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I have a medical database containing 7 input variables (4 are binary) and a binary outcome variable (Survival: yes/no). My objective is to train and test an algorithm that predict probability of survival (not a binary output).

I used nnet package. But it returned for me a binary output (using "raw" and "class" type). Which method can i use? Is there any R CRAN Packages to predict probability of survival using neural networks or others machine learning algorithms?

Thank you very much

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  • $\begingroup$ Are you perhaps interested in the pros & cons of different ML algorithms for situations like this? Note that CV is not an R Q&A site (you may want to read our FAQ). Regarding your outcome variable, do you have survival durations or just yes / no? Might there be any censoring? $\endgroup$ – gung - Reinstate Monica Nov 22 '12 at 22:41
  • $\begingroup$ I have both. but my primer y outcome is 1-year-survival. $\endgroup$ – user1594303 Nov 23 '12 at 4:58
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I like to use the caret package for predictive modeling, as it provided a unified interface to a variety of algorithms, including nnet. It's very easy to get predicted probabilities for any model that supports them, neural networks included:

set.seed(42)
require(caret)
model <- train(Species~., data=iris, method='nnet', 
               trControl=trainControl(method='cv'))
model
probs <- predict(model, iris, type='prob')
head(probs)
     setosa versicolor    virginica
1 0.9881512 0.01143536 0.0004134043
2 0.9839565 0.01550938 0.0005341130
3 0.9866016 0.01293839 0.0004599962
4 0.9820605 0.01735453 0.0005849775
5 0.9884653 0.01113064 0.0004040207
6 0.9875201 0.01204961 0.0004302507
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  • $\begingroup$ Hello! Thank you for this example. I had a problem with the predict() step because it showed Error in eval(expr, envir, enclos) : object 'Id1002025' not found. I can't move on since I haven't found a solution to this and I want to simulate OP's goal for multi-time survival predictions. $\endgroup$ – Saggy Manatee And Swan Folk Jan 3 '14 at 20:30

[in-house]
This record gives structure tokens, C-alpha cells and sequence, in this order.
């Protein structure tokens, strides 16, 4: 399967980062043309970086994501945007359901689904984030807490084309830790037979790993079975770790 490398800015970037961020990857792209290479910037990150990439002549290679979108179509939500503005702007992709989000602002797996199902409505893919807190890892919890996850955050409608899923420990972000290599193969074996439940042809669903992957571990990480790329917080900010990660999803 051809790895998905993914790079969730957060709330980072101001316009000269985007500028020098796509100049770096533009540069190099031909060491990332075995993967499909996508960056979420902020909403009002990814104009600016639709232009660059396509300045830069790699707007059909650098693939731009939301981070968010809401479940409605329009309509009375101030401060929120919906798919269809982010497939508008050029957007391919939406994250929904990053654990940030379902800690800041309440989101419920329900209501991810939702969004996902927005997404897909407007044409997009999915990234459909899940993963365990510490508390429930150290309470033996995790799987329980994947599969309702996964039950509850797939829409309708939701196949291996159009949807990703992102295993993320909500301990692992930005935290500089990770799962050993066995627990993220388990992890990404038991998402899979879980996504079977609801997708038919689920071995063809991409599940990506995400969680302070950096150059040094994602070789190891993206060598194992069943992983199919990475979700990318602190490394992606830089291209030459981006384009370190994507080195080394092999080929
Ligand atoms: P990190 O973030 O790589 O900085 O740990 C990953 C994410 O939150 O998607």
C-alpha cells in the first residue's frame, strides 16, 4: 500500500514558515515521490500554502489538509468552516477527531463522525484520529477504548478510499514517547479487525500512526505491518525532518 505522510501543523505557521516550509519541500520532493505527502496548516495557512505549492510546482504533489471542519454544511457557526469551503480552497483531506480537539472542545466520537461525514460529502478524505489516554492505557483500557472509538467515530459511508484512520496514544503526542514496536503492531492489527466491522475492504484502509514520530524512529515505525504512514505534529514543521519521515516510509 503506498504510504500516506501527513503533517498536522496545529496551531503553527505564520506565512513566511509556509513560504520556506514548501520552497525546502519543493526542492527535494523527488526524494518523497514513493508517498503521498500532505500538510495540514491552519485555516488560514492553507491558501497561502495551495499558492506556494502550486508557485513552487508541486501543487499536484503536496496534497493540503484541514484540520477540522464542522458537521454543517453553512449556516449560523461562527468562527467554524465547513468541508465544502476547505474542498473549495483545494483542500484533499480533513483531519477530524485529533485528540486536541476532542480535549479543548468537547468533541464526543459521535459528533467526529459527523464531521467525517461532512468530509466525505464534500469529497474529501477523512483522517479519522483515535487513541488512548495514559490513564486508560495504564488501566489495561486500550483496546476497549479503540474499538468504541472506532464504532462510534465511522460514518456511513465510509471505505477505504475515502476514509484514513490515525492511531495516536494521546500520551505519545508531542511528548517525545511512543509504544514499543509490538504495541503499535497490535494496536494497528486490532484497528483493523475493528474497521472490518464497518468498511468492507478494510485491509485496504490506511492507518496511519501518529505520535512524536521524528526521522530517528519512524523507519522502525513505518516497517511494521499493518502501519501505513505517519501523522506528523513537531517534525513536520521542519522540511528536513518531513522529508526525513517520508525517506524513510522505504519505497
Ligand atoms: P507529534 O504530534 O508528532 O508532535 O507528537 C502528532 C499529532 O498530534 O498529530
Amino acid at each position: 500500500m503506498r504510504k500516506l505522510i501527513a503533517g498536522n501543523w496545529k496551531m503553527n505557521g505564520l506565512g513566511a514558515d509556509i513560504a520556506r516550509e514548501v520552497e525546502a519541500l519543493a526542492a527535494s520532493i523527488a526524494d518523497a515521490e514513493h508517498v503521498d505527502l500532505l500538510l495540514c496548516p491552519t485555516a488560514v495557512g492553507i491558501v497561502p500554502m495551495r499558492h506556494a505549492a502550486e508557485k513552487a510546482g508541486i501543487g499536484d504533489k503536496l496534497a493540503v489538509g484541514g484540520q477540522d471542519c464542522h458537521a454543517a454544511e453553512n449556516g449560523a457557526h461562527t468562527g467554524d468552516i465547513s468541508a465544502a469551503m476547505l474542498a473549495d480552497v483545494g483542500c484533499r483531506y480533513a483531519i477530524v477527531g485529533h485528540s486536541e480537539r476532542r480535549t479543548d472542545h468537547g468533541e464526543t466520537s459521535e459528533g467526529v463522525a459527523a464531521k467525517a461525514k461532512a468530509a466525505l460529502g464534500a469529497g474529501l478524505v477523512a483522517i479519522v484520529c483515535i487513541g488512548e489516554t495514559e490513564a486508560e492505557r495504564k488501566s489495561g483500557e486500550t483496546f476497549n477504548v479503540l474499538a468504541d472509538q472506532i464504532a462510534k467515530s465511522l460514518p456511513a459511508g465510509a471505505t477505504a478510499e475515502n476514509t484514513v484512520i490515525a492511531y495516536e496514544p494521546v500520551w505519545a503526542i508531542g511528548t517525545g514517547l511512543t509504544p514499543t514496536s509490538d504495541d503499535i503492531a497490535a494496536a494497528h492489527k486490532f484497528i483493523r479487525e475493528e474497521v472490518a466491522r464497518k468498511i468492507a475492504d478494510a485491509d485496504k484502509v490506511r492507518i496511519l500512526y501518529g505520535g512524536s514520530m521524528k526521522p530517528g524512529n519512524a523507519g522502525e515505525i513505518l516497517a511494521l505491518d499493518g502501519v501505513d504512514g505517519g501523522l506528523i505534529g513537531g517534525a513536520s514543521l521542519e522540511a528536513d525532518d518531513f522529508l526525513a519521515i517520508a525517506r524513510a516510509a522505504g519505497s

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    $\begingroup$ @llorgge Very odd. I am getting the same error when I re-run this code. One of the newer versions of caret must have introduced a bug. Oddly, if I try other methods (e.g. rpart or glm instead of nnet) I get the same error. It must be a problem with the predict function in caret. $\endgroup$ – Zach Jan 3 '14 at 20:40
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    $\begingroup$ @llorgge I changed the example to use the iris dataset. It would appear there is a very specific bug in caret when using the formula interface for classification models that contain factors. $\endgroup$ – Zach Jan 3 '14 at 21:01
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    $\begingroup$ @llorgge You should probably post a separate question, with a reproducible example. I'm not sure caret works with survival data. $\endgroup$ – Zach Jan 3 '14 at 21:20
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    $\begingroup$ @HaskellFun It does take a test set. see ?predict.train. I updated my answer to demonstrate. $\endgroup$ – Zach Apr 28 '16 at 13:06
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I would second the recommendation of an "ensemble" method such as Random Forests. There is a variant of RF, "randomSurvivalForest" that is specific to survival analysis. Here is a link to the the R manual for the package randomSurvivalForest.

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you can try for example the glm function with the family=binomial and the logit link (or the probit) doing a logistic regression, which outputs are probabilitys.. Here you have a link logistic regression R

You also can try with trees or with "ensembles" of trees , boosting, bagging or random forest wuth packages like rpart ,randomForest etc If your dependent variable is 1/0 you will have outcomes with estimated proportions.

CART trees R

randomForest CRAN .

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You might also want to look at package RSNNS, which provides an R interface to the package SNNS, with ample functionality for general neural networks.

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